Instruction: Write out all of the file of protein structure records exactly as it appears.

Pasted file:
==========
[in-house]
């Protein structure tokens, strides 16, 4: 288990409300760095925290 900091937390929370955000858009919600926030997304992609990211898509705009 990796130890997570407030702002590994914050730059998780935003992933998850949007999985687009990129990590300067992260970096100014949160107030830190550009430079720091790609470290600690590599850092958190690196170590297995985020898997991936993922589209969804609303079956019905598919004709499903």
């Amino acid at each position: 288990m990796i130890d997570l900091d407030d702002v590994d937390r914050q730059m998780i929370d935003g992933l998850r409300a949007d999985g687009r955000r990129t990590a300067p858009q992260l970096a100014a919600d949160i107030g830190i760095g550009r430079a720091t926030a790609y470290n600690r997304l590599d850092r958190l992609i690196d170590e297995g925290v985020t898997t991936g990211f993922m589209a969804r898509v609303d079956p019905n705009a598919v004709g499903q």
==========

[in-house]
């Protein structure tokens, strides 16, 4: 288990409300760095925290 900091937390929370955000858009919600926030997304992609990211898509705009 990796130890997570407030702002590994914050730059998780935003992933998850949007999985687009990129990590300067992260970096100014949160107030830190550009430079720091790609470290600690590599850092958190690196170590297995985020898997991936993922589209969804609303079956019905598919004709499903």
């Amino acid at each position: 288990m990796i130890d997570l900091d407030d702002v590994d937390r914050q730059m998780i929370d935003g992933l998850r409300a949007d999985g687009r955000r990129t990590a300067p858009q992260l970096a100014a919600d949160i107030g830190i760095g550009r430079a720091t926030a790609y470290n600690r997304l590599d850092r958190l992609i690196d170590e297995g925290v985020t898997t991936g990211f993922m589209a969804r898509v609303d079956p019905n705009a598919v004709g499903q």